• Design: Two-way bass reflex
  • Crossover frequency: 2.1 kHz
  • Frequency range (-6dB): 47 Hz – 45 kHz
  • Maximum output: 106 dB
  • Amplifier power (recommended): 40-100 W
  • Nominal impedance: 8 Ω (min. 3,5 Ω)
  • Sensitivity (2.83V/1m): 85 dB
  • Dimensions (HWD per speaker): 12 x 7.9 x 12.2 in.


The first LS50 speaker was released back in 2012 to celebrate KEF’s 50th anniversary, and over the years, it has become iconic, drawing accolades from just about all of the audio press.

Then in 2020, Kef decided it was time for a refresh, implementing several improvements, most notably the introduction of Metamaterial Absorption Technology (MAT). By the way, metamaterials are a unique assembly of composites put together to exhibit particular properties.

In the case of MAT, Kef has created a synthetic material that can absorb unwanted sound emanating from the rear of the LS50 Meta’s driver, thus reducing distortion and enhancing the speaker’s transparency.

Kef claims the technology is capable of eliminating 99% of high-frequency distortion. They also claim 40% more frequency response smoothness over the original, a pain point for some folks on the first version.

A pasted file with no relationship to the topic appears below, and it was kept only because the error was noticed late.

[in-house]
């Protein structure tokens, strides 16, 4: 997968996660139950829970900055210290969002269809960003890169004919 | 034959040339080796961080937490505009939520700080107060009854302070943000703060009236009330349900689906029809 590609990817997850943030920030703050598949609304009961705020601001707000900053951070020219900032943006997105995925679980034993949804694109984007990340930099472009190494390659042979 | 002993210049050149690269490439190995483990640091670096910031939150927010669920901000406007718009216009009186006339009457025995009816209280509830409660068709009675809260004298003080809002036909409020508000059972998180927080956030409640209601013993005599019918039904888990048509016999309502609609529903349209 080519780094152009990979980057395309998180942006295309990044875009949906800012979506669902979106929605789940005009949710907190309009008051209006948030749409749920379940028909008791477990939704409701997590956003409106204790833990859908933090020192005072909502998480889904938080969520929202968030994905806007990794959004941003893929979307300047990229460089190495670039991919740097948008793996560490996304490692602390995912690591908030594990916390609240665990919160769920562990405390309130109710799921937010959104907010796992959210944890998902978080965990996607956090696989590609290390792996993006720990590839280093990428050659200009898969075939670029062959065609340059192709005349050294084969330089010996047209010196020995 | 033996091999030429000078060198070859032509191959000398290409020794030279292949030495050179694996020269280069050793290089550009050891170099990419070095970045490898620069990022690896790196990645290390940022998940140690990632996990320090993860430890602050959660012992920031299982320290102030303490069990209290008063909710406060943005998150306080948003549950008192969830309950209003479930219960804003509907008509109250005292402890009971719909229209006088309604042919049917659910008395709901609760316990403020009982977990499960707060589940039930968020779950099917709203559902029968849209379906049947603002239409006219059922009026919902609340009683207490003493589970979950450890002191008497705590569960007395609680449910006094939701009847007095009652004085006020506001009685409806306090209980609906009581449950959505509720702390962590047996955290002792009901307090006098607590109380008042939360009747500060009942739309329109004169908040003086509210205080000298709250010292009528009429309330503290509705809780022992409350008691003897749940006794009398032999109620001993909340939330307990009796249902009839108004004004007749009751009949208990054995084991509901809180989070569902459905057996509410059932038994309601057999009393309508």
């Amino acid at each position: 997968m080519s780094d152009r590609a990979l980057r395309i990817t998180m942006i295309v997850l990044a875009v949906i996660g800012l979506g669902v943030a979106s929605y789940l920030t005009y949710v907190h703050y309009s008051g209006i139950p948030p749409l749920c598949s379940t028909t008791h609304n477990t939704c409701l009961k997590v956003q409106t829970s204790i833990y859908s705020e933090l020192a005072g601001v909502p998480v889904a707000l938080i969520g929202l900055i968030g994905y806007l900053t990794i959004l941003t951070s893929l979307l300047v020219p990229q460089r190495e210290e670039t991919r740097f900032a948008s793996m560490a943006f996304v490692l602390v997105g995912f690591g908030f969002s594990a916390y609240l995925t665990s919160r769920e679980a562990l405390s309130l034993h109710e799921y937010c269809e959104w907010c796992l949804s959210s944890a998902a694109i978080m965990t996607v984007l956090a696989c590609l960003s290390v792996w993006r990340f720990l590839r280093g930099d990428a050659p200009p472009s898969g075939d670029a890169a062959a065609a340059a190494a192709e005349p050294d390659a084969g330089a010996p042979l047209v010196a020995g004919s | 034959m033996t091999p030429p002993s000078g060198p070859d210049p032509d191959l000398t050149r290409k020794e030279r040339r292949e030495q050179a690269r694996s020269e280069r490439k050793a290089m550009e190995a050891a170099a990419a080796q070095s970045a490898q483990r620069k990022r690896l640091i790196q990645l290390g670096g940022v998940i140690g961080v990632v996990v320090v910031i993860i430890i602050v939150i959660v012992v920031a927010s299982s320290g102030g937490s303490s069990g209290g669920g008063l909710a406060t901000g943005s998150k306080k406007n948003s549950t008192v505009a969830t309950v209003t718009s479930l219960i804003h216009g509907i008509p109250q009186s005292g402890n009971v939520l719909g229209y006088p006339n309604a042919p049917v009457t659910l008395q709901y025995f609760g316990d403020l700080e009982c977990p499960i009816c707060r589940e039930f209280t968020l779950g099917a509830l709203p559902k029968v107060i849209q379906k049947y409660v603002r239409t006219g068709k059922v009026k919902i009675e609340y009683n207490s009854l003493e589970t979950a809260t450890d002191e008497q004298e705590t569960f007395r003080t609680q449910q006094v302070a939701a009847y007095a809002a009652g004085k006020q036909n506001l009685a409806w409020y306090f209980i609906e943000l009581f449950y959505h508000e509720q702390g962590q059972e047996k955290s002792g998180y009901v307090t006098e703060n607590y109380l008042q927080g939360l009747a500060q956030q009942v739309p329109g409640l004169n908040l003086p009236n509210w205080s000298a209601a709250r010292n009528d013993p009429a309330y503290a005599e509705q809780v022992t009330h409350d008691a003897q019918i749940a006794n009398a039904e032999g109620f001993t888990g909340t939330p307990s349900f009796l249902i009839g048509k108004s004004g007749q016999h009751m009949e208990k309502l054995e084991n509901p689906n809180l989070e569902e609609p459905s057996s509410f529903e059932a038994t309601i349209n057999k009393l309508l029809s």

In practice, Kef has installed a MAT driver array (basically a disk made of metamaterial) behind the Meta’s Uni-Q driver to soak up unwanted resonances. This disk also incorporates a maze-like pattern to enhance absorption properties.

Besides MAT, Kef has newly instituted several other design elements like “Driver Performance Optimisation” for reduced coloration overall and new cabinet cross bracing for prime cabinet rigidity. A quick knock test will attest to this, as I received nothing but a brief “thunk” when I attempted it.